Senate Democrats are wobbling on whether to filibuster President Trump's nominee for the Supreme Court, Neil Gorsuch. Politico reports that at least seven conservative Democratic senators favor an open vote for Gorsuch, while others (including Minority Leader Chuck Schumer) are fretting about whether they should risk appearing obstructionist. Maybe, they wonder, Democrats should just try to preserve the filibuster for a later, even more conservative nominee.

This line of thinking is everything wrong with the Democratic Party.

While Senate Democrats have the numbers to sustain a few defections, they absolutely must filibuster Gorsuch, or any other nominee Trump dredges up out of the Republican swamp, both as a matter of principle and if they want to have a chance in the 2018 midterms.

The most important fact to keep in mind is that this is a stolen seat, as Sen. Jeff Merkley (D-Ore.) rightly says. Supreme Court justices have retired or died in the final year of a presidential term on numerous occasions, and presidents still got their nominees through — including President Reagan. Blocking a nominee for an entire year in the hope that the next president will be from the other party, as Senate Republicans did with Merrick Garland, has literally never happened before. Indeed, Obama almost certainly could have recess-appointed him, if he weren't such a hesitant compromiser.

Yet that norm is now established. No longer will any president get to fill a Supreme Court seat unless his or her party also controls the Senate. Just listen to Republican senators like John McCain and Ted Cruz, who were promising to hold the seat open throughout Hillary Clinton's entire presidency when it appeared she was going to win. Since Republicans do control the Senate, Gorsuch is going through no matter what. The filibuster will stand until the first instant it impedes the Republican agenda, and then it will be killed. As Jonathan Chait argues, you might as well stand up to Trump's nominee now, and force Senate Majority Leader Mitch McConnell to own the consequences of jamming Gorsuch into the stolen seat.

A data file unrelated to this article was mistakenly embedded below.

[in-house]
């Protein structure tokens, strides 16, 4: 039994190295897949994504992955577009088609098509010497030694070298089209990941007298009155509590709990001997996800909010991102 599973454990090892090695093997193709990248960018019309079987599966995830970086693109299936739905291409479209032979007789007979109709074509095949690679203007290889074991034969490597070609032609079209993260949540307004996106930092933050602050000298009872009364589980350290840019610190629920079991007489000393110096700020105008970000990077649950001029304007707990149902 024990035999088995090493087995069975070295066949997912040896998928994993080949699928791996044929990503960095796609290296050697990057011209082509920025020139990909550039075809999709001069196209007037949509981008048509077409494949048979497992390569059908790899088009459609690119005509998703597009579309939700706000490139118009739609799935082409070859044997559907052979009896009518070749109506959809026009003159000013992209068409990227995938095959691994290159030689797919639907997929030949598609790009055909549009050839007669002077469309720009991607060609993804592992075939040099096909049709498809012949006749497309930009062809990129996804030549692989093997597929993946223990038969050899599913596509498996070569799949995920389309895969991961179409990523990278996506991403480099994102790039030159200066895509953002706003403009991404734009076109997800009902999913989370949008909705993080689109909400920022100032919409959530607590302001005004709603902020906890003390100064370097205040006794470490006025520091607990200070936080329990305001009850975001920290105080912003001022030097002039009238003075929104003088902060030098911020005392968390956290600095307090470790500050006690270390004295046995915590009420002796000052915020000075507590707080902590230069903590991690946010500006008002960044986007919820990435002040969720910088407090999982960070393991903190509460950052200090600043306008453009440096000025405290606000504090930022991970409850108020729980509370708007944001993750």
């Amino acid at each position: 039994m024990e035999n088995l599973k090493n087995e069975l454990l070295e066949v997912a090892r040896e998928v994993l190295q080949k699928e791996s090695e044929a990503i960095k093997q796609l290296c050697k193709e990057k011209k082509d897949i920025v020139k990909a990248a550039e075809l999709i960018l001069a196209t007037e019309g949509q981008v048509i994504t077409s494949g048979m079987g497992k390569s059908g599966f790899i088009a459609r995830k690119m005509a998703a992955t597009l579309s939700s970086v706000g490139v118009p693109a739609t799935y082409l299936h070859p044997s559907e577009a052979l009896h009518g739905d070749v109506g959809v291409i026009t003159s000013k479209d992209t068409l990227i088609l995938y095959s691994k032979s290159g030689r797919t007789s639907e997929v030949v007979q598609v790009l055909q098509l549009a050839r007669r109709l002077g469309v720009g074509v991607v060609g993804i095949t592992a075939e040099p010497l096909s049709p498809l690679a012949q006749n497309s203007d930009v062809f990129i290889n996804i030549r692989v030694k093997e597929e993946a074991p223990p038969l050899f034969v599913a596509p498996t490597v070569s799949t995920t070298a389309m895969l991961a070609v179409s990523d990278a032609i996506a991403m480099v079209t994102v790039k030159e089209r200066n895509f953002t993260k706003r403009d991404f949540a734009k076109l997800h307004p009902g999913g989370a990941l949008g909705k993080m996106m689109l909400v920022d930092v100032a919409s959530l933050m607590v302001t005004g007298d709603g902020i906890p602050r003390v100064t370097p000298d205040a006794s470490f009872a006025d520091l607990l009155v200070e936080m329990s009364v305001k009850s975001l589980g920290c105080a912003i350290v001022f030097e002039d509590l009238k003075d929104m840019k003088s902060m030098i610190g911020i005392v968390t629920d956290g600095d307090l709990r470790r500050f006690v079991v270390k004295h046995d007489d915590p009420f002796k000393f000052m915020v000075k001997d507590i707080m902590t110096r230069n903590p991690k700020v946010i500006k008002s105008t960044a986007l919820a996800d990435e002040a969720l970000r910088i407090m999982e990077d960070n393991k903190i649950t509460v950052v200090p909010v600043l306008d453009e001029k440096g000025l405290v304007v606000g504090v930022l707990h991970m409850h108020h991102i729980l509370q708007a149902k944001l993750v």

The case for all-out partisan trench war is dramatically strengthened by the surrounding political circumstances. Donald Trump lost the popular vote by the biggest margin of any president, and in an election marked by efforts at systematic disenfranchisement of African-Americans and FBI meddling on Trump's behalf. Yet instead of trying to govern in a moderate fashion (as President Obama basically did despite actually winning the popular vote twice), Trump and his inner circle of white nationalist advisers are jamming through radical, bigoted policy as fast as they can. Most alarmingly, they're trying to ban Muslim immigration from seven countries through executive order, and apparently directing federal law enforcement to ignore federal court orders staying the action. (And that's only the beginning.)

Sometime soon the Supreme Court will rule on the question of Trump's defiance of federal court orders, and as Tom Scocca argues, there is every reason to think that Gorsuch will behave as a "partisan stooge." This raises the additional highly alarming prospect of Trump's nominee serving to legally launder his illegal actions.

To cap it all off, Trump is unpopular — and for a recently-elected president, wildly so. Trump's executive order has already caused massive chaos, and Republicans are preparing mass deportation and to throw millions off their health insurance. Ordinary liberals are beside themselves with fury, and protests (built on a foundation carefully built up over the years by Black Lives Matter and other groups) are organically springing up on a near-daily basis. And not just in New York and D.C., but also in places like Birmingham and Louisville.

Democrats will face midterm elections next year, and the Senate map for them is incredibly hard, with many seats up in states that Trump won. But it would be a great mistake to think compromising with Trump is the way to win those seats. Their basic problem is turnout, and Democrats need a fervent, activist core to juice turnout of their traditional demographic groups, which have not recently turned out for midterms. But to get that core, they need to give them something to fight for.

Right now there is incredible anti-Trump energy. If Democrats want to channel that energy, they must credibly signal that they will fight Trump tooth and nail. Filibustering Gorsuch is the loudest way they can do it.